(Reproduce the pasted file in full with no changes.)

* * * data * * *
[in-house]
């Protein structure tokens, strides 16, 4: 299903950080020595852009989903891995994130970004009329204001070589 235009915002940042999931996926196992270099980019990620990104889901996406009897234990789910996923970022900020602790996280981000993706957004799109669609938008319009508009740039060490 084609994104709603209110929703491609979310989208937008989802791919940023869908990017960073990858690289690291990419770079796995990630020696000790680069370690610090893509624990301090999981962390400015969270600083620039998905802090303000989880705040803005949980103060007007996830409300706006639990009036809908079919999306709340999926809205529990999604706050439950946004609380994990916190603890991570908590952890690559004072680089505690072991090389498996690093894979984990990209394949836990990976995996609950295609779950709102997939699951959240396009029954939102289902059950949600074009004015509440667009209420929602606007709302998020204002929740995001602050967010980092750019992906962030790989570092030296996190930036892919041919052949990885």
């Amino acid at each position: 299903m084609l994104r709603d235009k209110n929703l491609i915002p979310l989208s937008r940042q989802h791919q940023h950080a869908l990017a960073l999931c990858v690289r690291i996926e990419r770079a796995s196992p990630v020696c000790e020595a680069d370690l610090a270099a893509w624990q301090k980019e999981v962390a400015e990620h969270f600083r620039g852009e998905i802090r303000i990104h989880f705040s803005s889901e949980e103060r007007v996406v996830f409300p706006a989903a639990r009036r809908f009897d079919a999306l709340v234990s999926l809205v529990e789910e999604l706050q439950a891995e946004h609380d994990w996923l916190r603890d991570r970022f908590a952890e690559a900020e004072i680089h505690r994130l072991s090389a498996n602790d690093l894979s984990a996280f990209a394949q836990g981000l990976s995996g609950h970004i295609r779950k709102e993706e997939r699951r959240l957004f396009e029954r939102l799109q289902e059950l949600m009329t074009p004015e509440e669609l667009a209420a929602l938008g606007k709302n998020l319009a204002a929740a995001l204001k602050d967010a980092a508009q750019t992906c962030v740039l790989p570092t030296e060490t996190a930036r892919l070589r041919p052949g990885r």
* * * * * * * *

[in-house]
């Protein structure tokens, strides 16, 4: 299903950080020595852009989903891995994130970004009329204001070589 235009915002940042999931996926196992270099980019990620990104889901996406009897234990789910996923970022900020602790996280981000993706957004799109669609938008319009508009740039060490 084609994104709603209110929703491609979310989208937008989802791919940023869908990017960073990858690289690291990419770079796995990630020696000790680069370690610090893509624990301090999981962390400015969270600083620039998905802090303000989880705040803005949980103060007007996830409300706006639990009036809908079919999306709340999926809205529990999604706050439950946004609380994990916190603890991570908590952890690559004072680089505690072991090389498996690093894979984990990209394949836990990976995996609950295609779950709102997939699951959240396009029954939102289902059950949600074009004015509440667009209420929602606007709302998020204002929740995001602050967010980092750019992906962030790989570092030296996190930036892919041919052949990885």
């Amino acid at each position: 299903m084609l994104r709603d235009k209110n929703l491609i915002p979310l989208s937008r940042q989802h791919q940023h950080a869908l990017a960073l999931c990858v690289r690291i996926e990419r770079a796995s196992p990630v020696c000790e020595a680069d370690l610090a270099a893509w624990q301090k980019e999981v962390a400015e990620h969270f600083r620039g852009e998905i802090r303000i990104h989880f705040s803005s889901e949980e103060r007007v996406v996830f409300p706006a989903a639990r009036r809908f009897d079919a999306l709340v234990s999926l809205v529990e789910e999604l706050q439950a891995e946004h609380d994990w996923l916190r603890d991570r970022f908590a952890e690559a900020e004072i680089h505690r994130l072991s090389a498996n602790d690093l894979s984990a996280f990209a394949q836990g981000l990976s995996g609950h970004i295609r779950k709102e993706e997939r699951r959240l957004f396009e029954r939102l799109q289902e059950l949600m009329t074009p004015e509440e669609l667009a209420a929602l938008g606007k709302n998020l319009a204002a929740a995001l204001k602050d967010a980092a508009q750019t992906c962030v740039l790989p570092t030296e060490t996190a930036r892919l070589r041919p052949g990885r």